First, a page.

But some agricultural researchers and farmers say there’s still a problem, and dicamba continues to be a magnet for class-action lawsuits. These could cover thousands of plaintiffs, according to Tiffany Dowell Lashmet, an agricultural law specialist at Texas A&M University. Meanwhile, rival seed companies
are piling on the pressure: Beck’s Hybrids, the fourth-largest US soybean seed retailer, last month wrote to the EPA asking it to place new restrictions on the application of dicamba. One lawsuit seeks to get dicamba taken off the market altogether. Oral arguments are scheduled for Aug. 29 in the US Court of Appeals for the Ninth Circuit in Seattle over whether the US Environmental Protection Agency broke the law in granting the herbicide a two-year registration, which expires in November.
Farmers using dicamba were supposed to avoid drift damage by following instructions written on an “unprecedented” and “byzantine” 16,000-word label, said George Kimbrell, the legal director at the Center for Food Safety, one of four non-profit groups bringing the suit. The EPA may also have violated the Endangered Species Act, Kimbrell said. “After more than seven years of exhaustive scientific review and evaluation, EPA approved XtendiMax with VaporGrip Technology for in-crop use,” Bayer AG said in a statement. “Dicamba-based herbicides have a 50-year history of safe use, when applied according to label directions, and we are confident the government’s exhaustive assessment will prevail.”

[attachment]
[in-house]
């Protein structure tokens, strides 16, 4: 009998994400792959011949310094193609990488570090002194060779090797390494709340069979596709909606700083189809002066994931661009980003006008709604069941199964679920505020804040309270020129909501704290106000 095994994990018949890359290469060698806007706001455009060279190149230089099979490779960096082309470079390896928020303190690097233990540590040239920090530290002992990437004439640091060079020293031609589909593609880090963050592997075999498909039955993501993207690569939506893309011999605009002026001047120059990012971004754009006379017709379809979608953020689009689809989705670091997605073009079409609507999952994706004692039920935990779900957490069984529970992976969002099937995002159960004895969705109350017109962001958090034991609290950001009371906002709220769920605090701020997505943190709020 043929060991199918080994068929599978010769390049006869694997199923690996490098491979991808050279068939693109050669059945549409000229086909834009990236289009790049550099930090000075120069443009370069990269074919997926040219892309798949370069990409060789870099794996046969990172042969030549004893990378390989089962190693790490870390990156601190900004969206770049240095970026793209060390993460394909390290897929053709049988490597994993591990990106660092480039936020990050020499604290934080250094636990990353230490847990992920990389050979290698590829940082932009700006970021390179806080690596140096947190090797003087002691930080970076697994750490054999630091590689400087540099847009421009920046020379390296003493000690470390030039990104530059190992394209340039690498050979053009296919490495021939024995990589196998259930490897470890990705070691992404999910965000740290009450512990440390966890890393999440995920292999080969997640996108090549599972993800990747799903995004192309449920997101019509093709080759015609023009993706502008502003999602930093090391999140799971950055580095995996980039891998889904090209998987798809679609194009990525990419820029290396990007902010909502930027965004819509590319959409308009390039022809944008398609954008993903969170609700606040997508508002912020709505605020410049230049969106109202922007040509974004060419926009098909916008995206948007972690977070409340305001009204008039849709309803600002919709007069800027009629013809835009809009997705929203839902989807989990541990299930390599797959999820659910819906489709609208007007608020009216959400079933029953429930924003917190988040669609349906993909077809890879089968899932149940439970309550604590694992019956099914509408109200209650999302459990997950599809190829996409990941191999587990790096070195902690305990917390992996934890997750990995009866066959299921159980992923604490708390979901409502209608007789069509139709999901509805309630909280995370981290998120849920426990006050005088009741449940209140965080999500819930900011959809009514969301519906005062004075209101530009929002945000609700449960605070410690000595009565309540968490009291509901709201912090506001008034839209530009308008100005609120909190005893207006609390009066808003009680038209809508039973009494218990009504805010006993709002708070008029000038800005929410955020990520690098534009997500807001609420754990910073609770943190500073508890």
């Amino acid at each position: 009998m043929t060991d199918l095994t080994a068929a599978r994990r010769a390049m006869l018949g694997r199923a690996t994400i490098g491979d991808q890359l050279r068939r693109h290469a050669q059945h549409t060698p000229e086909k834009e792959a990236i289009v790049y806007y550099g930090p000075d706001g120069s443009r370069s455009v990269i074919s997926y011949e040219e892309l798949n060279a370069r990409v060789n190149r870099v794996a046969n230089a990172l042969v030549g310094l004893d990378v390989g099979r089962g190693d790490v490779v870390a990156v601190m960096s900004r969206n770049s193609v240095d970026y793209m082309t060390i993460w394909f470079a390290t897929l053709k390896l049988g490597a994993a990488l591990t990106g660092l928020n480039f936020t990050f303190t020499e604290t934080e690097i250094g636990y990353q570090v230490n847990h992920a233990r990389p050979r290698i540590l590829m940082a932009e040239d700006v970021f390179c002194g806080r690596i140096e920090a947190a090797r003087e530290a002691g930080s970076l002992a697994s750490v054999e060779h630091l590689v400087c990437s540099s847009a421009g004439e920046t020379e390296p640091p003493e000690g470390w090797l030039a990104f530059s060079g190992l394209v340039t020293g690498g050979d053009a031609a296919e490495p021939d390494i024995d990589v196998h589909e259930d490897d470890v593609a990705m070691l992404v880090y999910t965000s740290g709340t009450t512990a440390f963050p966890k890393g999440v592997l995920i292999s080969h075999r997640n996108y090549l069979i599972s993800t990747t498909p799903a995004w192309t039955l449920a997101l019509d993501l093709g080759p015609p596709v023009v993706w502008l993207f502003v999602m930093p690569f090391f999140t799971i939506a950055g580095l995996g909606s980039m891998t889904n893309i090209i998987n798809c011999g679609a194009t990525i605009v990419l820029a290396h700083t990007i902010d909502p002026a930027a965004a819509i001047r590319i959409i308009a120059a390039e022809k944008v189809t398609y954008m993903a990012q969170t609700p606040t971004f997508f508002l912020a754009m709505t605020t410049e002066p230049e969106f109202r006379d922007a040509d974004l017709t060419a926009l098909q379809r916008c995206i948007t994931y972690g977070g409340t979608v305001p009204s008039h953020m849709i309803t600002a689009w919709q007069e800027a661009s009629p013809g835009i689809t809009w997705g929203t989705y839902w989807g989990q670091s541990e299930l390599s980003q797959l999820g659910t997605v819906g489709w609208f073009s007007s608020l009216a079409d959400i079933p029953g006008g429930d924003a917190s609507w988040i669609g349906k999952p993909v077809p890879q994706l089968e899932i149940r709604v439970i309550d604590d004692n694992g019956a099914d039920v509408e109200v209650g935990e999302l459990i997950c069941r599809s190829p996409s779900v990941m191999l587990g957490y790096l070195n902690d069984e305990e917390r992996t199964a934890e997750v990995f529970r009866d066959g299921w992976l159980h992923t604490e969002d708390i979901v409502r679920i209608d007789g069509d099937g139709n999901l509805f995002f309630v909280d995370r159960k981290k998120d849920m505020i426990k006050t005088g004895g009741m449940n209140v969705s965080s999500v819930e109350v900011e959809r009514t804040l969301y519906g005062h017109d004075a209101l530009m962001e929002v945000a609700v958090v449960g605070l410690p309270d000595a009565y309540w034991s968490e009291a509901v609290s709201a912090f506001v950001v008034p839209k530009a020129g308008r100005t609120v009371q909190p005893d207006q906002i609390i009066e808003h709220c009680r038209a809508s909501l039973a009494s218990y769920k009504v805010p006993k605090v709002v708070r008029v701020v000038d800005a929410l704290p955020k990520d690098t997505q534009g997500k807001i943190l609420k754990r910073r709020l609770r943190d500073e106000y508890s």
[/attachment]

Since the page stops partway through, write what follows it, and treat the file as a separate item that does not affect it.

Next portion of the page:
Monsanto’s Partridge said that such lawsuits are a “recurrent theme” whenever the company brings new technology to the marketplace. The EPA said it doesn’t comment on pending litigation. “Our goal is to make a decision in time for growers to make informed seed purchase decisions for the next planting season,” the agency said in an emailed statement.
Bayer lost more than 13 billion euros in market value in the week ended Friday as news
of Roundup-related lawsuits mount. On Aug. 10, a San Francisco jury awarded $289 million to a groundskeeper who said Roundup, a four-decade old herbicide based on a chemical called glyphosate, gave him cancer. Monsanto points to more than 800 studies indicating that glyphosate is not carcinogenic. Its parent company plans to appeal the verdict. Bayer also failed to block the state of California from listing Roundup as a known carcinogen. Partridge said the company’s dicamba-resistant soybeans had yields with a 5.7 bushel per acre advantage over a major competitor.
Dicamba is being sold to farmers for use in conjunction with the company’s Xtend GMO soybeans and cotton. For Bayer — which completed its $66 billion acquisition of Monsanto in June and hasn’t yet integrated the companies
-- the loss of Xtend would mean a hit of as much as $400 million to future earnings before interest, taxes, depreciation and amortization, Sanford C. Bernstein & Co. analyst Jonas Oxgaard said in an August research note.
Oxgaard also said in nearly all states that only followed the EPA’s regulations this year, drift complaints were higher. The EPA has to “balance farmers’ needs to manage glyphosate-resistant weeds with other farmers’ need to not have their crops destroyed,” he said.
“The likeliest outcome this year is for the EPA to give a one-year temporary registration, and impose even more stringent requirements,” Oxgaard said. “The likeliest outcome after that is for the registration to be revoked.”
If that happens, it would “derail Monsanto’s plans to roll out dicamba-tolerant seeds throughout the world -- the next step in herbicide tolerance — and destroy a lot of value for new products Monsanto is launching over the next couple of years,” said Chris Perrella, an analyst at Bloomberg Intelligence.